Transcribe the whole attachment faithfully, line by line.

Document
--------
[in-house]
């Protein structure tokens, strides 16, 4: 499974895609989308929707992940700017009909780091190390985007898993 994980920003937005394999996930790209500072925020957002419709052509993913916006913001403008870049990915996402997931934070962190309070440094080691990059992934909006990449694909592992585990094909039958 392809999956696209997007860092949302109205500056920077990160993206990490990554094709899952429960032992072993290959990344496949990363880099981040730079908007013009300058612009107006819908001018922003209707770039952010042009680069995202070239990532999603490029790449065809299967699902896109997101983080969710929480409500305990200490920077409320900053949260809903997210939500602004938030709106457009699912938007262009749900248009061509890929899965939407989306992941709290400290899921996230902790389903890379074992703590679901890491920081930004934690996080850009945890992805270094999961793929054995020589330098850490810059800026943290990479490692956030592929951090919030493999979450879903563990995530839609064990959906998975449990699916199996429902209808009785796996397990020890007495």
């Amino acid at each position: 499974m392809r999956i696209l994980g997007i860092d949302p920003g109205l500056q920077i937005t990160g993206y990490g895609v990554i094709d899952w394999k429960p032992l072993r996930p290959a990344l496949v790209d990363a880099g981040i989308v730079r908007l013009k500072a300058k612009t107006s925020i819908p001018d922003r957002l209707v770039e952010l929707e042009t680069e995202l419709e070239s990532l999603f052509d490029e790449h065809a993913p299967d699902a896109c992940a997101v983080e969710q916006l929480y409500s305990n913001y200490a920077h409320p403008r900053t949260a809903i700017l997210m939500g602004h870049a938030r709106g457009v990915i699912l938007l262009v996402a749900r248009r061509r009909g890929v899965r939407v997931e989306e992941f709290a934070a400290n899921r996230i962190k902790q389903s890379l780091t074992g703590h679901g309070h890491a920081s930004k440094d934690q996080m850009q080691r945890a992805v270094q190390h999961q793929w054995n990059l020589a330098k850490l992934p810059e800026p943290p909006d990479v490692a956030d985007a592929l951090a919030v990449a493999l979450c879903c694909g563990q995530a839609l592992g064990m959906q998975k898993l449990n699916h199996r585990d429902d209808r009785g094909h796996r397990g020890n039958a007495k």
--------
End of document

[in-house]
């Protein structure tokens, strides 16, 4: 499974895609989308929707992940700017009909780091190390985007898993 994980920003937005394999996930790209500072925020957002419709052509993913916006913001403008870049990915996402997931934070962190309070440094080691990059992934909006990449694909592992585990094909039958 392809999956696209997007860092949302109205500056920077990160993206990490990554094709899952429960032992072993290959990344496949990363880099981040730079908007013009300058612009107006819908001018922003209707770039952010042009680069995202070239990532999603490029790449065809299967699902896109997101983080969710929480409500305990200490920077409320900053949260809903997210939500602004938030709106457009699912938007262009749900248009061509890929899965939407989306992941709290400290899921996230902790389903890379074992703590679901890491920081930004934690996080850009945890992805270094999961793929054995020589330098850490810059800026943290990479490692956030592929951090919030493999979450879903563990995530839609064990959906998975449990699916199996429902209808009785796996397990020890007495």
């Amino acid at each position: 499974m392809r999956i696209l994980g997007i860092d949302p920003g109205l500056q920077i937005t990160g993206y990490g895609v990554i094709d899952w394999k429960p032992l072993r996930p290959a990344l496949v790209d990363a880099g981040i989308v730079r908007l013009k500072a300058k612009t107006s925020i819908p001018d922003r957002l209707v770039e952010l929707e042009t680069e995202l419709e070239s990532l999603f052509d490029e790449h065809a993913p299967d699902a896109c992940a997101v983080e969710q916006l929480y409500s305990n913001y200490a920077h409320p403008r900053t949260a809903i700017l997210m939500g602004h870049a938030r709106g457009v990915i699912l938007l262009v996402a749900r248009r061509r009909g890929v899965r939407v997931e989306e992941f709290a934070a400290n899921r996230i962190k902790q389903s890379l780091t074992g703590h679901g309070h890491a920081s930004k440094d934690q996080m850009q080691r945890a992805v270094q190390h999961q793929w054995n990059l020589a330098k850490l992934p810059e800026p943290p909006d990479v490692a956030d985007a592929l951090a919030v990449a493999l979450c879903c694909g563990q995530a839609l592992g064990m959906q998975k898993l449990n699916h199996r585990d429902d209808r009785g094909h796996r397990g020890n039958a007495k």